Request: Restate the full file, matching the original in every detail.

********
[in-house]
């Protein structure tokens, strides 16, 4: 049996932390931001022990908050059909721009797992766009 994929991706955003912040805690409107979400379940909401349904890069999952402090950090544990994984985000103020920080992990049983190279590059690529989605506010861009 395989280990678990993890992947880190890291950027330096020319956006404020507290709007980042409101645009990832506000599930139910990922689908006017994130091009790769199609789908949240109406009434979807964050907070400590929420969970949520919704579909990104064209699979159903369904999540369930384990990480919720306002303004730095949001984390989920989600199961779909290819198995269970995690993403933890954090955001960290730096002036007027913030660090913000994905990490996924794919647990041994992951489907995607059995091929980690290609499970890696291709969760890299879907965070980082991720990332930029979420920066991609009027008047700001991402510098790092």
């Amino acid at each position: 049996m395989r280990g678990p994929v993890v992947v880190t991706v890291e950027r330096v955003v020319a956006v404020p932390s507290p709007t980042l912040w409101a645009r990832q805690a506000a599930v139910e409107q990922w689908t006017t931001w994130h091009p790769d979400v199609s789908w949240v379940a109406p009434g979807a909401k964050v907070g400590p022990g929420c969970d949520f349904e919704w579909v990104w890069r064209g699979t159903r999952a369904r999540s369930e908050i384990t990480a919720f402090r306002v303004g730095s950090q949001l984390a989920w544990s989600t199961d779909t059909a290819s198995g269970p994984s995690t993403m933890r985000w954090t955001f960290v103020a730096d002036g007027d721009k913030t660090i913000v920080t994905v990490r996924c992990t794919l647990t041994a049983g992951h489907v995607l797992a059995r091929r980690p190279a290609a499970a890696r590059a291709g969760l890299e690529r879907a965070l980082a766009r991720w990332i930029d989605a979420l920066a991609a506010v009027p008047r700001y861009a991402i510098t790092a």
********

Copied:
[in-house]
């Protein structure tokens, strides 16, 4: 049996932390931001022990908050059909721009797992766009 994929991706955003912040805690409107979400379940909401349904890069999952402090950090544990994984985000103020920080992990049983190279590059690529989605506010861009 395989280990678990993890992947880190890291950027330096020319956006404020507290709007980042409101645009990832506000599930139910990922689908006017994130091009790769199609789908949240109406009434979807964050907070400590929420969970949520919704579909990104064209699979159903369904999540369930384990990480919720306002303004730095949001984390989920989600199961779909290819198995269970995690993403933890954090955001960290730096002036007027913030660090913000994905990490996924794919647990041994992951489907995607059995091929980690290609499970890696291709969760890299879907965070980082991720990332930029979420920066991609009027008047700001991402510098790092």
């Amino acid at each position: 049996m395989r280990g678990p994929v993890v992947v880190t991706v890291e950027r330096v955003v020319a956006v404020p932390s507290p709007t980042l912040w409101a645009r990832q805690a506000a599930v139910e409107q990922w689908t006017t931001w994130h091009p790769d979400v199609s789908w949240v379940a109406p009434g979807a909401k964050v907070g400590p022990g929420c969970d949520f349904e919704w579909v990104w890069r064209g699979t159903r999952a369904r999540s369930e908050i384990t990480a919720f402090r306002v303004g730095s950090q949001l984390a989920w544990s989600t199961d779909t059909a290819s198995g269970p994984s995690t993403m933890r985000w954090t955001f960290v103020a730096d002036g007027d721009k913030t660090i913000v920080t994905v990490r996924c992990t794919l647990t041994a049983g992951h489907v995607l797992a059995r091929r980690p190279a290609a499970a890696r590059a291709g969760l890299e690529r879907a965070l980082a766009r991720w990332i930029d989605a979420l920066a991609a506010v009027p008047r700001y861009a991402i510098t790092a």